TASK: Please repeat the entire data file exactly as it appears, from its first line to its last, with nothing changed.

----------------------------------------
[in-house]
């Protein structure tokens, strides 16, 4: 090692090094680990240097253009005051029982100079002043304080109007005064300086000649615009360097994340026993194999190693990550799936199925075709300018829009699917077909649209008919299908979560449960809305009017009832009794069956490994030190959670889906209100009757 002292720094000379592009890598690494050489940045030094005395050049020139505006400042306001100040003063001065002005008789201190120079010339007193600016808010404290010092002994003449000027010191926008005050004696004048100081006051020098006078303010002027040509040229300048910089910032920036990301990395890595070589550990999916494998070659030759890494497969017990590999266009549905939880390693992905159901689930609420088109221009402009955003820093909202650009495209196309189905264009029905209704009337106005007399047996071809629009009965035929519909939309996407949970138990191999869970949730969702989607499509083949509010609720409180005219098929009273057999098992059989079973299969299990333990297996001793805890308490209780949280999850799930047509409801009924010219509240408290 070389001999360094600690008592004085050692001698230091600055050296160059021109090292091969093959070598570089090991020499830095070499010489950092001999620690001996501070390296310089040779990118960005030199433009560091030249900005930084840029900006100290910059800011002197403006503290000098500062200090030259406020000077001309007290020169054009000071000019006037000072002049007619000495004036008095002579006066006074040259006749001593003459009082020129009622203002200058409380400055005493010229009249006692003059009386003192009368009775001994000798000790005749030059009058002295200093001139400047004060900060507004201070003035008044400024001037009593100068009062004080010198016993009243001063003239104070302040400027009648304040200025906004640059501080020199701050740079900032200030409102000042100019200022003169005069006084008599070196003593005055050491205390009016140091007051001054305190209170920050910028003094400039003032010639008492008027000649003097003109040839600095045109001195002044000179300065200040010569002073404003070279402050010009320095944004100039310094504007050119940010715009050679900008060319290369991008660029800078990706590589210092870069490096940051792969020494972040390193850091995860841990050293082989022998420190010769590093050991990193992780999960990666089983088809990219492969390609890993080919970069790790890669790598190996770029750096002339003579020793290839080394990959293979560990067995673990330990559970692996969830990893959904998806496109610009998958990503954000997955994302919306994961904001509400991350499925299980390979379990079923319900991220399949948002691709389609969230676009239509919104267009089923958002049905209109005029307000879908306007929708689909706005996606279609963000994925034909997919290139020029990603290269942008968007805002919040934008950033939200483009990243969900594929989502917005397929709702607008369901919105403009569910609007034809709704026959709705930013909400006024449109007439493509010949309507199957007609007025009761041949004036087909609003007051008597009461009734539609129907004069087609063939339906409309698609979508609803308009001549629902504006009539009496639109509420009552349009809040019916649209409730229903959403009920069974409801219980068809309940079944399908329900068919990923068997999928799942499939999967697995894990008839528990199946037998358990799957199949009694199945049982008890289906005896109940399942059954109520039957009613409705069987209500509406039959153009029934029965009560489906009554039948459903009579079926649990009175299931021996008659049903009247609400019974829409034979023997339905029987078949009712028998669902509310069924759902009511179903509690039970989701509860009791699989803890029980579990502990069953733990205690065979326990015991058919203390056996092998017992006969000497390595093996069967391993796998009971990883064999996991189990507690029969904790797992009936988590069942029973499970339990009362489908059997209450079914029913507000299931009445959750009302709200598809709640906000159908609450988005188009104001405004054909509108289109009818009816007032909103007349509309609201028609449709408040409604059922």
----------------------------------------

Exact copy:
[in-house]
């Protein structure tokens, strides 16, 4: 090692090094680990240097253009005051029982100079002043304080109007005064300086000649615009360097994340026993194999190693990550799936199925075709300018829009699917077909649209008919299908979560449960809305009017009832009794069956490994030190959670889906209100009757 002292720094000379592009890598690494050489940045030094005395050049020139505006400042306001100040003063001065002005008789201190120079010339007193600016808010404290010092002994003449000027010191926008005050004696004048100081006051020098006078303010002027040509040229300048910089910032920036990301990395890595070589550990999916494998070659030759890494497969017990590999266009549905939880390693992905159901689930609420088109221009402009955003820093909202650009495209196309189905264009029905209704009337106005007399047996071809629009009965035929519909939309996407949970138990191999869970949730969702989607499509083949509010609720409180005219098929009273057999098992059989079973299969299990333990297996001793805890308490209780949280999850799930047509409801009924010219509240408290 070389001999360094600690008592004085050692001698230091600055050296160059021109090292091969093959070598570089090991020499830095070499010489950092001999620690001996501070390296310089040779990118960005030199433009560091030249900005930084840029900006100290910059800011002197403006503290000098500062200090030259406020000077001309007290020169054009000071000019006037000072002049007619000495004036008095002579006066006074040259006749001593003459009082020129009622203002200058409380400055005493010229009249006692003059009386003192009368009775001994000798000790005749030059009058002295200093001139400047004060900060507004201070003035008044400024001037009593100068009062004080010198016993009243001063003239104070302040400027009648304040200025906004640059501080020199701050740079900032200030409102000042100019200022003169005069006084008599070196003593005055050491205390009016140091007051001054305190209170920050910028003094400039003032010639008492008027000649003097003109040839600095045109001195002044000179300065200040010569002073404003070279402050010009320095944004100039310094504007050119940010715009050679900008060319290369991008660029800078990706590589210092870069490096940051792969020494972040390193850091995860841990050293082989022998420190010769590093050991990193992780999960990666089983088809990219492969390609890993080919970069790790890669790598190996770029750096002339003579020793290839080394990959293979560990067995673990330990559970692996969830990893959904998806496109610009998958990503954000997955994302919306994961904001509400991350499925299980390979379990079923319900991220399949948002691709389609969230676009239509919104267009089923958002049905209109005029307000879908306007929708689909706005996606279609963000994925034909997919290139020029990603290269942008968007805002919040934008950033939200483009990243969900594929989502917005397929709702607008369901919105403009569910609007034809709704026959709705930013909400006024449109007439493509010949309507199957007609007025009761041949004036087909609003007051008597009461009734539609129907004069087609063939339906409309698609979508609803308009001549629902504006009539009496639109509420009552349009809040019916649209409730229903959403009920069974409801219980068809309940079944399908329900068919990923068997999928799942499939999967697995894990008839528990199946037998358990799957199949009694199945049982008890289906005896109940399942059954109520039957009613409705069987209500509406039959153009029934029965009560489906009554039948459903009579079926649990009175299931021996008659049903009247609400019974829409034979023997339905029987078949009712028998669902509310069924759902009511179903509690039970989701509860009791699989803890029980579990502990069953733990205690065979326990015991058919203390056996092998017992006969000497390595093996069967391993796998009971990883064999996991189990507690029969904790797992009936988590069942029973499970339990009362489908059997209450079914029913507000299931009445959750009302709200598809709640906000159908609450988005188009104001405004054909509108289109009818009816007032909103007349509309609201028609449709408040409604059922």